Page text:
Cultural Landscape Recommendations: Park Headquarters at Munson Valley, Crater Lake National Park, Oregon
STATEMENT OF SIGNIFICANCE
The Munson Valley landscape yields important information about the precepts of naturalistic planting design theory and practice as used at Crater Lake National Park. Landscape features of the administrative complex and Superintendent’s Residence include spatial organization, site plan, views and visual character all of which remain largely undisturbed. These resources contribute significant information relating to estate (residential) planning concepts prevalent in the 1930’s. In addition, the use of native plant materials and natural groupings, and the materials, colors and textures of structures contribute information relating to naturalistic design principles as part of the rustic idiom developed in national parks.
The historic designed landscape of the Munson Valley Historic District possesses integrity of:
Location: The primary structures defining the administrative, maintenance and residential complexes at Munson Valley, including the buildings, circulation system, and vegetation (canopy cover), are in their original location.
Design: The original spatial organization for this site, including land use functions (residential/administration/maintenance) and activities is intact. Though many plant materials have been lost over the years due to natural processes and/or lack of maintenance, the framework of the original planting scheme is still evident.
Setting: The landscape surrounding the Munson Valley Historic District remains virtually intact. From Rim Drive the administrative complex remains visually prominent, and the district’s mature forest continues to screen the maintenance and residential structures from the public. The Steel Circle employee housing development, built in the 1960’s south of the historic district, is physically separate and does not visually impact the main site. Views to Garfield Peak from the Superintendent’s Residence and other areas within the site remain unobscured.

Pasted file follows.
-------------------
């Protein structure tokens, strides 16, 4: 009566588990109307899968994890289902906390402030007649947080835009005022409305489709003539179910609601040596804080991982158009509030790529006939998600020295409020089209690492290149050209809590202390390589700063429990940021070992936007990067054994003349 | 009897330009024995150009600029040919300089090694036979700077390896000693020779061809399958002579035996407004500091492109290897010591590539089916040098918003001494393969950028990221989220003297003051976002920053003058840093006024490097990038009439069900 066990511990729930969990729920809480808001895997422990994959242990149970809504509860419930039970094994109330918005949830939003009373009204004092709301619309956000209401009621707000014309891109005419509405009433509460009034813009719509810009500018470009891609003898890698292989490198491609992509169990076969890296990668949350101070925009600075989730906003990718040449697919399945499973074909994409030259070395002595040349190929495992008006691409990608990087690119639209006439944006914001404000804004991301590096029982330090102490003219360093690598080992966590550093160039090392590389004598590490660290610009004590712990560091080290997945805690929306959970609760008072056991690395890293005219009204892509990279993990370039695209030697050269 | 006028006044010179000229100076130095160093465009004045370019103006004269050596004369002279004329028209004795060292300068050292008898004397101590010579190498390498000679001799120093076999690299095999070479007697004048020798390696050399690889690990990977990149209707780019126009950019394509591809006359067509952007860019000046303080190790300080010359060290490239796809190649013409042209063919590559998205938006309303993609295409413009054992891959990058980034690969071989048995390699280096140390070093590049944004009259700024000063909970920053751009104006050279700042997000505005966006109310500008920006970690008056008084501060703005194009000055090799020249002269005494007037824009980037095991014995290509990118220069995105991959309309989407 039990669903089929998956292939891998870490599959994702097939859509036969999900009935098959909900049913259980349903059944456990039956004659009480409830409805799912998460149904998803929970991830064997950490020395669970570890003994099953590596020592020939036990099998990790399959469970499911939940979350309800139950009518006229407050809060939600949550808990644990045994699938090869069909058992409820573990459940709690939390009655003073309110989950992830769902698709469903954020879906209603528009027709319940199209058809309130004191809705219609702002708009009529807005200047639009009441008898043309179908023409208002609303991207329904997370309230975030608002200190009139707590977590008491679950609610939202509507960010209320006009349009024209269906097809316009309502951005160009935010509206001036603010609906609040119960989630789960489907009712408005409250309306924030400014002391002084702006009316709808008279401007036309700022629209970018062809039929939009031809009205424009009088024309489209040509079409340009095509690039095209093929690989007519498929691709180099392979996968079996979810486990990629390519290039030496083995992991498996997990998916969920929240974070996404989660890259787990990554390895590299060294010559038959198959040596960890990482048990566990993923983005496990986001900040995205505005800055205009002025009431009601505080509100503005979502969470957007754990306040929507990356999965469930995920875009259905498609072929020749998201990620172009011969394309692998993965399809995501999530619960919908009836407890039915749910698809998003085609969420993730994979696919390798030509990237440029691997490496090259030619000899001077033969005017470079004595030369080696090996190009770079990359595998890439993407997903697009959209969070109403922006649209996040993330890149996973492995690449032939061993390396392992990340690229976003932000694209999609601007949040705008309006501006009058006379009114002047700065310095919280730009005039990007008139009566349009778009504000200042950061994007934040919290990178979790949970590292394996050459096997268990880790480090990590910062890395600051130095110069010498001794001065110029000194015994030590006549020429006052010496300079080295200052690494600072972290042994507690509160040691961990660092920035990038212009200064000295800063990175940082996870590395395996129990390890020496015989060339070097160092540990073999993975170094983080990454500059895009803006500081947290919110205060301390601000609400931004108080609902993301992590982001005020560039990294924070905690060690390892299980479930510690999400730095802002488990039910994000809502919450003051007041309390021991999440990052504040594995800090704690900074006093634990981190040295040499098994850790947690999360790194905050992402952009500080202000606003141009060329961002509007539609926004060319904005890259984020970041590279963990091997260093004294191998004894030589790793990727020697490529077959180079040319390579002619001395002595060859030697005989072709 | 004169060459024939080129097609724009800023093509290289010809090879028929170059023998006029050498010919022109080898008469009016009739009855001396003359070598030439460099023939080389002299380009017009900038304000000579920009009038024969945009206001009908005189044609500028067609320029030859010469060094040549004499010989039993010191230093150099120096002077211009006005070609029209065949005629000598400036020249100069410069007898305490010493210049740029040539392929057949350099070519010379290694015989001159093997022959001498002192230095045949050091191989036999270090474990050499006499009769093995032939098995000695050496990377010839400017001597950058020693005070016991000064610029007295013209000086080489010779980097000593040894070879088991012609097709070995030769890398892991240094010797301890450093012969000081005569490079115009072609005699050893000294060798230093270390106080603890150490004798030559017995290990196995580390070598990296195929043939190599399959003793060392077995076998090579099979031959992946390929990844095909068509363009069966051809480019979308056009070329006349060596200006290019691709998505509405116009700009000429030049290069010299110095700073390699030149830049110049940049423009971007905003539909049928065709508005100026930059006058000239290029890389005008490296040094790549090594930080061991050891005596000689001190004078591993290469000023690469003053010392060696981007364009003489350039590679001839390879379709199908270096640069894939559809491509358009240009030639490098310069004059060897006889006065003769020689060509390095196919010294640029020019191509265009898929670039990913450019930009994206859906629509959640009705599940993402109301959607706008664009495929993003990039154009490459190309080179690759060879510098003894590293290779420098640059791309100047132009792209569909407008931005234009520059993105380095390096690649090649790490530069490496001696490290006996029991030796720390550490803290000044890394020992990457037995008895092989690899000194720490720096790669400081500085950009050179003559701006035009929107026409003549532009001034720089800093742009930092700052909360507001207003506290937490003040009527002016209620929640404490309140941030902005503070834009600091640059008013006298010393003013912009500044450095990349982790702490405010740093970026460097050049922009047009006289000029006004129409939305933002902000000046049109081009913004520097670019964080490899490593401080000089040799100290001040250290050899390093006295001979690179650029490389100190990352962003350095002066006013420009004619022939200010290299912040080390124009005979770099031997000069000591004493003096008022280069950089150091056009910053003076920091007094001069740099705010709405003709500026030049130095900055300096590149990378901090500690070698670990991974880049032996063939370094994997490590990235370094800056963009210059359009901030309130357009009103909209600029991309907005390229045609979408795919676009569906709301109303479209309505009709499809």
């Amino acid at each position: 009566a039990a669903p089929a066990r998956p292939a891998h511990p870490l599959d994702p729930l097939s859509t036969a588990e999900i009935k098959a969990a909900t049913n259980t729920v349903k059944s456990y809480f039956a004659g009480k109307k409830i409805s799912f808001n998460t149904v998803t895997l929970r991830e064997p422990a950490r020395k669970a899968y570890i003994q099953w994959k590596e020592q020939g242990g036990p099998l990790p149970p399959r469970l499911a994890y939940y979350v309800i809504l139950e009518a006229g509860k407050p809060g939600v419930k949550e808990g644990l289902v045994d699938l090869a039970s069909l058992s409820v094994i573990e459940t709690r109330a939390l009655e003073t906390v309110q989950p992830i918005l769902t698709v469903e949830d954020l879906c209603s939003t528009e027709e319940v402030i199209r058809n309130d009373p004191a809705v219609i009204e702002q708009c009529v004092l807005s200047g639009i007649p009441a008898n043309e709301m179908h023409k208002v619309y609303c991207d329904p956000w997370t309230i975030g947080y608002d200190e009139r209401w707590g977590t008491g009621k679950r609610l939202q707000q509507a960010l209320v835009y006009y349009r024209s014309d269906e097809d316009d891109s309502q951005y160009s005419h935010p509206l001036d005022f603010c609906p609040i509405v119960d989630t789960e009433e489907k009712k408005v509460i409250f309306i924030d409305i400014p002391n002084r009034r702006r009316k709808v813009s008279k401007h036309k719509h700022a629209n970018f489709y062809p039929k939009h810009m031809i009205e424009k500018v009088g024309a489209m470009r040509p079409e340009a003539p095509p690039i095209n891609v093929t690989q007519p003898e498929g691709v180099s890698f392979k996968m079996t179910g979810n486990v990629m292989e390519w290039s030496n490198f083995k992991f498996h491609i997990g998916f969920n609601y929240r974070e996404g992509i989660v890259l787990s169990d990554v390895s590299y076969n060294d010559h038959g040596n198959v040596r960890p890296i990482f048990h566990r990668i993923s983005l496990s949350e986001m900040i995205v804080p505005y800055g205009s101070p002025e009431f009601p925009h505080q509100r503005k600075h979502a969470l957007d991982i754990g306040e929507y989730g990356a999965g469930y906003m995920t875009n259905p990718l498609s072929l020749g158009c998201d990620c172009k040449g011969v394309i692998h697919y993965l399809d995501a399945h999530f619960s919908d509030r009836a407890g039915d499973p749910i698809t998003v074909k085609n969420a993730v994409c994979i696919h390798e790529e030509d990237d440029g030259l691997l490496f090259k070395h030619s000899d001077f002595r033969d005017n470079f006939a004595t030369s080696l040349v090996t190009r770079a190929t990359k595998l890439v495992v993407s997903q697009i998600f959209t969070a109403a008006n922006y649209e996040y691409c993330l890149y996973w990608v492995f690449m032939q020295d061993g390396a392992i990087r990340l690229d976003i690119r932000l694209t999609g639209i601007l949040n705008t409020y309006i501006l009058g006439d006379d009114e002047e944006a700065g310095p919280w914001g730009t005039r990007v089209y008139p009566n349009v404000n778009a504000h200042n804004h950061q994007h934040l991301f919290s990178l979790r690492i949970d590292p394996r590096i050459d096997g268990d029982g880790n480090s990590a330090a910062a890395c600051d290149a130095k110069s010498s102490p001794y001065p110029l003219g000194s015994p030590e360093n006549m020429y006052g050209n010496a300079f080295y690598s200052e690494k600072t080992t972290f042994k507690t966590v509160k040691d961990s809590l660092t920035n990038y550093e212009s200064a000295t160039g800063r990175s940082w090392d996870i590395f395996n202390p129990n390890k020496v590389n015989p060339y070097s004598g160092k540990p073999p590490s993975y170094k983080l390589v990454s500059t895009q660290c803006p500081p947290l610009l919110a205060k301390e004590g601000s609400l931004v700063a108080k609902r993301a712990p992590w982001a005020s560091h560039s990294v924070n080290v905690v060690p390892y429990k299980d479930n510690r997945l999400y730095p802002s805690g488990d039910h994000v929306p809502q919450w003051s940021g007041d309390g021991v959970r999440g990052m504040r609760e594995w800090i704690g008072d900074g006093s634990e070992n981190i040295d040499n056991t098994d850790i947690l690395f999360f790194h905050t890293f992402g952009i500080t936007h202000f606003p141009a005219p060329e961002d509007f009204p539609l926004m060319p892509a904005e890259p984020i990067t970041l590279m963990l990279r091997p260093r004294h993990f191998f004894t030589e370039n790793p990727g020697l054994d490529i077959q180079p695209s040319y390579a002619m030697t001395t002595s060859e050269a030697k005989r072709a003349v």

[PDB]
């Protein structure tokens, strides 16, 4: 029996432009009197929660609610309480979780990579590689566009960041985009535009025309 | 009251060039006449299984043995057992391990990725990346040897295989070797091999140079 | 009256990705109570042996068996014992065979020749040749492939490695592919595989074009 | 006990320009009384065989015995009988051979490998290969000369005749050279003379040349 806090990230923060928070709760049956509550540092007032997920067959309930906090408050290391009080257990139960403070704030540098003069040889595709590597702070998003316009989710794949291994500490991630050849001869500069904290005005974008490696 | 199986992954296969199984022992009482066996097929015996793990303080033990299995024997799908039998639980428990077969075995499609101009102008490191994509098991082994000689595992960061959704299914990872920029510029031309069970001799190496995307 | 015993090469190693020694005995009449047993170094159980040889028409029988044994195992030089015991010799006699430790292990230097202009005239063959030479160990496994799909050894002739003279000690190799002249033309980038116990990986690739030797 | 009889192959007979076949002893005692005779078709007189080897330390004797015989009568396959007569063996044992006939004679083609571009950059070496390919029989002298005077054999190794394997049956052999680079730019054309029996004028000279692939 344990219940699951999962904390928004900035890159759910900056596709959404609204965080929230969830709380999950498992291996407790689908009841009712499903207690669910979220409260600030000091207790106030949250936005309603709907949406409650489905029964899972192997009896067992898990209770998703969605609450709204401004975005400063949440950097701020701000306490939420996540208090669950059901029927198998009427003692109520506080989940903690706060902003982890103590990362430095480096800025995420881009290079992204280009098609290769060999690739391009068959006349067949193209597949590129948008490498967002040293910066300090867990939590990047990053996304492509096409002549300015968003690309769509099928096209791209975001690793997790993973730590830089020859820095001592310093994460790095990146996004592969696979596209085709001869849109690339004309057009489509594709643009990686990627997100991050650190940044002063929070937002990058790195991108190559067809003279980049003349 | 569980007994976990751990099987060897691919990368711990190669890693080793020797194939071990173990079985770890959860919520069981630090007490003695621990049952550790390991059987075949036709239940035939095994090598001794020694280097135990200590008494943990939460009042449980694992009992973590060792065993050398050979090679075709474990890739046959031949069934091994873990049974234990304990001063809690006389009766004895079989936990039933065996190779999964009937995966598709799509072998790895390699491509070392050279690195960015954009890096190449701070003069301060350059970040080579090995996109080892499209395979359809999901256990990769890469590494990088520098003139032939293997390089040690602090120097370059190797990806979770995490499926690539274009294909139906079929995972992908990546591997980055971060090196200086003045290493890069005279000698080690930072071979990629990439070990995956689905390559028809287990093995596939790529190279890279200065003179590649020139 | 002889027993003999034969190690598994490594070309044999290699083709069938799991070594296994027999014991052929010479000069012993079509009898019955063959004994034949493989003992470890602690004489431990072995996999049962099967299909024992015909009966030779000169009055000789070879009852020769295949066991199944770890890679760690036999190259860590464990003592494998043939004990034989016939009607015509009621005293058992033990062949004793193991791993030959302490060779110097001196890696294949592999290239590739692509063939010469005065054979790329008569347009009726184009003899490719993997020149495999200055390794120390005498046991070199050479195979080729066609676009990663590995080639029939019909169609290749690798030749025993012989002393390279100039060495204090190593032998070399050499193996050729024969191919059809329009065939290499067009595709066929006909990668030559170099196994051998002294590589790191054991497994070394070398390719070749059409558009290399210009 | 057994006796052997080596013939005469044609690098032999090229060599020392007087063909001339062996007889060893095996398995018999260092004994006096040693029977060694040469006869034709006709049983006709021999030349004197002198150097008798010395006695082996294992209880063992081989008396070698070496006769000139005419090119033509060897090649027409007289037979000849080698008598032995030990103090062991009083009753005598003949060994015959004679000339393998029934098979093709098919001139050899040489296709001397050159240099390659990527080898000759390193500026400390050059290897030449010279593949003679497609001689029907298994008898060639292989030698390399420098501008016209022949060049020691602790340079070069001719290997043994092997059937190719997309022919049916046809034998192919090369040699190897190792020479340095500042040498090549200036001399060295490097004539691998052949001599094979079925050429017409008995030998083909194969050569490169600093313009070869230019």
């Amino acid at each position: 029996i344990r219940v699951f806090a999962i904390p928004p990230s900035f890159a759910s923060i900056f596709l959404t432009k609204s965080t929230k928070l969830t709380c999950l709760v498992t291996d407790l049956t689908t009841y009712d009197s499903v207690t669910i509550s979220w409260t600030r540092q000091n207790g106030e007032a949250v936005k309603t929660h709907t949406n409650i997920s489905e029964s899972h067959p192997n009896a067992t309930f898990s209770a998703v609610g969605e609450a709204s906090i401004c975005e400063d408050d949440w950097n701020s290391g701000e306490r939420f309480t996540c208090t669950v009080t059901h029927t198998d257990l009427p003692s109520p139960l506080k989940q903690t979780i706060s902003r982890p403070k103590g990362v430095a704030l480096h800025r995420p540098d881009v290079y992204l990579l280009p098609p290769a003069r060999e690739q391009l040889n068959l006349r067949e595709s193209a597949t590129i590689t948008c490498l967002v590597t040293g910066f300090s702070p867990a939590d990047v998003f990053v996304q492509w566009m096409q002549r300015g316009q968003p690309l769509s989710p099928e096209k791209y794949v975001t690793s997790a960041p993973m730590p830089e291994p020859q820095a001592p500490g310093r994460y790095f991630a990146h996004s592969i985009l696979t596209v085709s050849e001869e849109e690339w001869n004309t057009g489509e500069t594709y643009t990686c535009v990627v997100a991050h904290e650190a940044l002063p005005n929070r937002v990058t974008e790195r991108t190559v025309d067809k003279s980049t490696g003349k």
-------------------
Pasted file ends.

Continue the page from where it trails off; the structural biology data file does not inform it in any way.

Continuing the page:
Materials: With the exceptions of snow tunnel additions to the Administration Building and the Ranger Dormitory, and replacement in-kind of building materials during a recent rehabilitation project, structures in Munson Valley remain intact. Existing plant materials are compatible with the historic site although the original plantings are in remnant condition at best.
Workmanship: The buildings of the Munson Valley district are an excellent example of rustic architecture in the park, and represent one of the National Park Service’s most ambitious development programs using naturalistic design to guide the improvements.
Feeling: The historic district possesses a distinct presence within the greater landscape context, evoking a sense of the era in which it was designed and created through its buildings, structures, circulation system, materials and organization.
Association: Munson Valley continues to function as it did historically, as headquarters for Crater Lake National Park. The historic district continues to reflect its associations with the CCC and the Rustic Style of design through its buildings, structures, circulation system, materials and organization.